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Helping Children Through Sandy's Aftermath

By Morris Cohen | November 20, 2012 7:16am

NEW YORK — Some children worried about their relatives who were displaced and in dire straits.  Others had relatives who died. Many were acting out in school. Some had nightmares.  Some were looking for explanations. And nearly all of them were worried, scared and confused. 

In the wake of Hurricane Sandy, these symptoms in children coping with trauma are all too familiar.

But the group of children that I'm referring to dates back to 2010, when I coordinated a middle school mental health program in Crown Heights, Brooklyn with a large population of Haitian students — all of whom were reeling from the catastrophic earthquake.

The takeaway: for children, trauma knows no bounds.

Although as a city, we are beginning to return to a semblance of normalcy, we are not out of the woods just yet.  This is particularly true when it comes to children, who feel trauma deeply, even if they don't have the tools to express their feelings.

The most traumatized children will likely be found where the damage and flooding from Sandy were the most severe. However, this doesn’t mean you have to live in the Rockaways, Breezy Point, or parts of Staten Island to feel the pain.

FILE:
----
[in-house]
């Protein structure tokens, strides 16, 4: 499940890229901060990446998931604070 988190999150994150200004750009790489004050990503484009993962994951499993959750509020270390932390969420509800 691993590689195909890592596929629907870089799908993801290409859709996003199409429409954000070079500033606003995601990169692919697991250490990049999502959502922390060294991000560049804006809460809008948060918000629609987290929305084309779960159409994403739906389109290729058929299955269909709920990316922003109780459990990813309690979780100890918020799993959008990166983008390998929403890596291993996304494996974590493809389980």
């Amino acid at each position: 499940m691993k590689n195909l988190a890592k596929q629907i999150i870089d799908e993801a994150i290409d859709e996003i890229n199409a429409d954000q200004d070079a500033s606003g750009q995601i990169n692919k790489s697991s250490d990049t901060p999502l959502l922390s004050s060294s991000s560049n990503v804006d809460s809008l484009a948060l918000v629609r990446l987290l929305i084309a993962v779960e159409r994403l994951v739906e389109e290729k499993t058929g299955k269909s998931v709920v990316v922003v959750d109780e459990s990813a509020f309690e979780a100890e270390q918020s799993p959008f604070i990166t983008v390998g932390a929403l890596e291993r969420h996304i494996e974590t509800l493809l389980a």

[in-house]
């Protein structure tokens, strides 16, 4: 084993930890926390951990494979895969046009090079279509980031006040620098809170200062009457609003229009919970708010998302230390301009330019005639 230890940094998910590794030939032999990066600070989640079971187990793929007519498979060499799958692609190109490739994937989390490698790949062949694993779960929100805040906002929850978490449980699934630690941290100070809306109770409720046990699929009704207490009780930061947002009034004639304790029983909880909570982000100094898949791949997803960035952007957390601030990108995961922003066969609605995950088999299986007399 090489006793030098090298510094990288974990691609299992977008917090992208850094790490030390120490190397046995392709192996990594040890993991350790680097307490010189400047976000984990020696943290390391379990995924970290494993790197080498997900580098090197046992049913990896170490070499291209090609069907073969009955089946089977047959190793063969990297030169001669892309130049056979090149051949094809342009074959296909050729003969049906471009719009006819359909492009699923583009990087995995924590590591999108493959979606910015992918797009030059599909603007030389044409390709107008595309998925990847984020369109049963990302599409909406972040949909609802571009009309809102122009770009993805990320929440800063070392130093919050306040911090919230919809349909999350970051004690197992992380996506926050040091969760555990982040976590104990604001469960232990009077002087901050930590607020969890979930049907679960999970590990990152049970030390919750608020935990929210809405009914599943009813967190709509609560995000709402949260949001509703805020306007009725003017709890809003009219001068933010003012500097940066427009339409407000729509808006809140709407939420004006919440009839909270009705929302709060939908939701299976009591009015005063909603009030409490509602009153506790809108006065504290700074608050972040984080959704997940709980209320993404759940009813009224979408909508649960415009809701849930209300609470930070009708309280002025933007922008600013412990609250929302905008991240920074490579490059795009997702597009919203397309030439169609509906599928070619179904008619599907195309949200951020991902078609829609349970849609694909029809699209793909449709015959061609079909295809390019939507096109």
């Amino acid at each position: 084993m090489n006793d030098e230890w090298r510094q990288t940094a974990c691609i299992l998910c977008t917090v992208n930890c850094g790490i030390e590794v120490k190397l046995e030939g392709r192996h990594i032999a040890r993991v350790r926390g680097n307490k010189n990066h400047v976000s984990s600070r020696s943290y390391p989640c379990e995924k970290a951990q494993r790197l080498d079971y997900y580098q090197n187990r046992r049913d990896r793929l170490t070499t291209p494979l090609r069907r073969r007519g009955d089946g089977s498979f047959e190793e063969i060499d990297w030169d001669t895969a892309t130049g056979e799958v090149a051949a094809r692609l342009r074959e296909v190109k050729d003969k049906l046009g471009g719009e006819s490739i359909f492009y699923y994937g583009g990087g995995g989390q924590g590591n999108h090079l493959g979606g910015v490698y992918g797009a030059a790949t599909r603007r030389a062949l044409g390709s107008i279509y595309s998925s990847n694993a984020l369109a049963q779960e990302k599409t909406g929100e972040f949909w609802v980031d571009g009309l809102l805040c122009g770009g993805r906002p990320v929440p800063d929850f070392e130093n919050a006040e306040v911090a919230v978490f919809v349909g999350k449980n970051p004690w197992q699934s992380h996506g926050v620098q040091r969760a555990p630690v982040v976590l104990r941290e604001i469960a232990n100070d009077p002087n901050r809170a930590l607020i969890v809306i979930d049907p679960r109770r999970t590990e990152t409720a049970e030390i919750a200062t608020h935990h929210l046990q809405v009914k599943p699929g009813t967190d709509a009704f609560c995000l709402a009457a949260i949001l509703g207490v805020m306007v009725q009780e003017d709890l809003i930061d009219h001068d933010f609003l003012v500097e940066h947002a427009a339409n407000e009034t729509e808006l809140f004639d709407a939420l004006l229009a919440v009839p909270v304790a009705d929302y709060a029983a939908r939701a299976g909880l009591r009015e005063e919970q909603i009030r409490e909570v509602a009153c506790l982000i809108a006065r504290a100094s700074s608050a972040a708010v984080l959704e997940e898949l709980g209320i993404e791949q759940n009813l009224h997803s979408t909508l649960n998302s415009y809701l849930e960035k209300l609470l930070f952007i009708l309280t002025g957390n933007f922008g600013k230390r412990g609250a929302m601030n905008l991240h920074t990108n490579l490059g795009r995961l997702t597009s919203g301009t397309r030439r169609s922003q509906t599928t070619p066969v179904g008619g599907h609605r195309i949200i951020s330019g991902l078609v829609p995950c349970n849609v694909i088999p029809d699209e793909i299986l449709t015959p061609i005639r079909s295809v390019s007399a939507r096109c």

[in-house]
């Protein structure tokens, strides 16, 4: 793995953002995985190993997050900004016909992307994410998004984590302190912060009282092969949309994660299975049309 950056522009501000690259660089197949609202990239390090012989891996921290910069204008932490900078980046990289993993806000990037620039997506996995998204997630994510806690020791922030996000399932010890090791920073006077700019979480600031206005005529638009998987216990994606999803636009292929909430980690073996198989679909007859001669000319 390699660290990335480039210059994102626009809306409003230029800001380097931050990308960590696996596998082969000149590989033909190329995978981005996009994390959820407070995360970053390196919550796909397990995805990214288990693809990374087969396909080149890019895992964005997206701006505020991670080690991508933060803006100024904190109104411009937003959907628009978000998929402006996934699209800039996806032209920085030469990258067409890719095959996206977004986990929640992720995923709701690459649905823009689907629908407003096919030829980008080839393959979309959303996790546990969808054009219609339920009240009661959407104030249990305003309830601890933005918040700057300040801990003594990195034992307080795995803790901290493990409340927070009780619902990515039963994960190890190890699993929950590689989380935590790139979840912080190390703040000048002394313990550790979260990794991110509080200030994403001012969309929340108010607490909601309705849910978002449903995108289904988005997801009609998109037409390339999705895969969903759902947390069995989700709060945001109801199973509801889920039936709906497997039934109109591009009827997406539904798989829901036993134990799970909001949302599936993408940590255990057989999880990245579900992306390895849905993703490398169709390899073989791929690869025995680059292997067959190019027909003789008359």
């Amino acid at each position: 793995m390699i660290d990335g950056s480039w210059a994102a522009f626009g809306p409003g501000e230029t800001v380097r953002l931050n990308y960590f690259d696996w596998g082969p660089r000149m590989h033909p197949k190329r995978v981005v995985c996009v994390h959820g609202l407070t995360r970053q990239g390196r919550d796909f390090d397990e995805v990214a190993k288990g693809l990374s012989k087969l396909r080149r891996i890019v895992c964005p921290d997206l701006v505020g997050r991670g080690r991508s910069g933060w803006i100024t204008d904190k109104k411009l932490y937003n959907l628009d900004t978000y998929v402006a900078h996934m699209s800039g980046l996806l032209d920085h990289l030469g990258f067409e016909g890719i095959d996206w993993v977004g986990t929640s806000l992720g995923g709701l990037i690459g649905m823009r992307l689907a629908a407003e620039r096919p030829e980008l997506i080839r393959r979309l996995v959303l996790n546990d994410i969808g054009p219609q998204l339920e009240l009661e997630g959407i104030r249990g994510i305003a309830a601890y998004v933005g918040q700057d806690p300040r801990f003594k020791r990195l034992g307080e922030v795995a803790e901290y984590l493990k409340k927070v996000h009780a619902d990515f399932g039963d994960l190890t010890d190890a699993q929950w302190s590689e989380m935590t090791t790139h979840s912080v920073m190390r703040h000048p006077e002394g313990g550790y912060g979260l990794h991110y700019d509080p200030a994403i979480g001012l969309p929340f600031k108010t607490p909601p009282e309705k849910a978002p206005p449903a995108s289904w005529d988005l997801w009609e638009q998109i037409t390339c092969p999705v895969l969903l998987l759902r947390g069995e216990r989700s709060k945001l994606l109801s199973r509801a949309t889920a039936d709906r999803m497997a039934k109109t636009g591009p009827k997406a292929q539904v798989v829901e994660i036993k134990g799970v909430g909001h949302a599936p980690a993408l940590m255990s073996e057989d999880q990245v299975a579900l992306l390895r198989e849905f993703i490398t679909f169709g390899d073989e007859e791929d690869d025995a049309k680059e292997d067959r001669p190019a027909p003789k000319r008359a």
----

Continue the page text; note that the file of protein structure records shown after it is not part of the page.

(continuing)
The following are suggestions in helping children through this difficult time:

"Know Thyself”

It’s important as parents and caregivers that we identify and address our own feelings before we try to help others.  This is especially true for parents of small children (under 4), as they take their emotional cues from the adults closest to them.

If you are feeling emotionally overwhelmed, your children will sense it. If you withdraw, they will know. The best thing you can do for them is to do your best to sort through your own feelings, as overwhelming as they seem, as you help them with their own.

Explain what happened 

How you go about explaining Sandy will depend on the child’s age. Older children and adolescents can handle details, but small children can't. Be honest, and make sure to let them know that they are safe. Do not share any more details than are necessary for their understanding, while using age-appropriate language. Be patient, it may take more than one sitting in order to accomplish this. 

Address Their Feelings and Beliefs

Often, children walk away from traumatic events with negative beliefs about their own responsibility for the tragedy. Tell them you love them, and that no part of Sandy, or any other traumatic event, was their fault. This will help them form realistic beliefs about the storm. In addition, explain that you (and/or the family) will take care of them. But don't promise more than you can deliver. If they need to stay with a relative or a friend for a time, be honest with them about this.  Additionally, let the child know it’s OK for them to feel upset, and that any feelings they have are OK, and that you are there for them, however they may feel.

Recognize Their Reactions to the Storm